Thirty years ago I created the costumes for and ran in what would become a national craze. A relatively minor one but still . . . The Milwaukee Brewer’s Racing Sausages. They were the first racing mascots in Major League Baseball. Now over half the teams have them.
Then twenty years after that first race, my friend Karen, the Chocolate Sommelier, convinced the Brewers to have me throw out the first pitch, much to my chagrin—but I did as I was told.
Tonight (Or possibly yesterday, depending on when I publish this—a few days ago now, it turns out) I throw/threw out the first pitch at the Brewer’s game in honor of that first race. Thirty years ago. OMG. I am old.
The first sausages were these cartoons. I did not draw them. They existed—not unlike the sun or Wednesday—when I got my hands on them.
There’s me, the bratwurst in the middle. I won, of course. I insisted on winning, I made the damn things after all. Even if they were just tubes of foam rubber.
So the Brewers called me last week and asked me to throw out the first pitch on the 30 year anniversary. I was hesitant because I am not the world’s greatest pitcher. In fact, on a scale of one to twenty, I’d rank in the 4 to 6 range. But I accepted. And when they asked if I wouldn’t mind a few interviews. I mean, what the hell, why not?
Below is a radio interview with. WKLH.
And then, later that day I had a television interview which you can see here:
But these were nothing compared to what happened when I got there. OMG. For the twentieth anniversary when I threw out the first pitch, I just threw out the ball and walked off the field relieved that I’d gotten the ball over the plate. And that was that. This time it was like Cleopatra’s triumphant entrance into, I dunno, Thebes?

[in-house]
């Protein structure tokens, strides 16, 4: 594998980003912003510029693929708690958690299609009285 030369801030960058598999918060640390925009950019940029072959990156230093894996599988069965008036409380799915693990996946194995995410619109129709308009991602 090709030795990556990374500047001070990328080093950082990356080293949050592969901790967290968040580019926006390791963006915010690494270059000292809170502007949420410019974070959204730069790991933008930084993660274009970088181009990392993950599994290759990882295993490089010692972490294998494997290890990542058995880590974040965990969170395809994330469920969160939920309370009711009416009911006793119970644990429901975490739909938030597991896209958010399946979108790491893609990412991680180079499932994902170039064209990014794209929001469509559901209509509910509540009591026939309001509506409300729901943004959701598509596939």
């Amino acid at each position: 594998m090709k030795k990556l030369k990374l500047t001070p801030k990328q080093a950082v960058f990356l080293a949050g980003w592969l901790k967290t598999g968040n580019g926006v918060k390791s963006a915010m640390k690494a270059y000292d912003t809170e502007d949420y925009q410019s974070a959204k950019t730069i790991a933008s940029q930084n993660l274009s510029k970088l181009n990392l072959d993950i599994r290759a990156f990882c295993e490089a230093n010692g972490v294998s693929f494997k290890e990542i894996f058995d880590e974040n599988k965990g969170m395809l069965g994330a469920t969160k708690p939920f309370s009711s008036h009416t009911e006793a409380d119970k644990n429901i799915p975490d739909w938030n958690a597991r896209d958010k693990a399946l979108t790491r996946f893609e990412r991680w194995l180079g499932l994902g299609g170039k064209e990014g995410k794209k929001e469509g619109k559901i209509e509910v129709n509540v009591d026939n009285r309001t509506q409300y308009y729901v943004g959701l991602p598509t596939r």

When the guy came to get me out in the Miller Park concourse (yes, I know it’s some other name now but it will always be Miller Park to me, unless American Family wants to sponsor my blog in which case It would be thestuffamericanfamilyeats.com) he first gave me a Brewer’s jersey with my name on it and the number 30. (I was thrilled!!!) Then when he began to explain what was gonna transpire, I could tell it was a little more elaborate but OK, throwing out the ball a little hoopla, another interview. I dunno, fine. But we walked out onto the field it turned out I was the star of the show.
There was an elaborate introductory video about me and the sausages up on the gigantical television screen and then it was time for me to I walk out . . . me up there in full view of everyone, poised on the verge of a panic attack, and in full terror mode, prepared to make a fool of myself in front of approximately 40 billion people. The sausages behind silently judging me.
My fears were unfounded. I got the ball to the pitcher, OK, yes, there was a bounce but it got there that’s all I cared about. My sister made this great video. You can see the jersey and the toss which looks a lot better than it felt in the moment:
And then, in the second inning I was interviewed standing on the dugout, again up on that huge screen. I hope my parents were watching. They probably were because that thing is big enough to see from heaven, fer chrissake.
That’s me up on the Jumbotron gassbagging on about what-the-fuck-ever, being clever and charmingly amusing, not that anyone could hear a thing there. Then I walked off fist pumping, high-fiving and handshaking my way up the stands. It was exhilarating beyond words.
A week of mind-numbing anxiety in exchange for 15 minutes of thrilling fame. Seems a decent trade off. And now I return to my humdrum life. I’m going to have to wait for another 10 years for a repeat, I guess. I can wait.
On the def plus side I’ve got something to wear for weddings and funerals.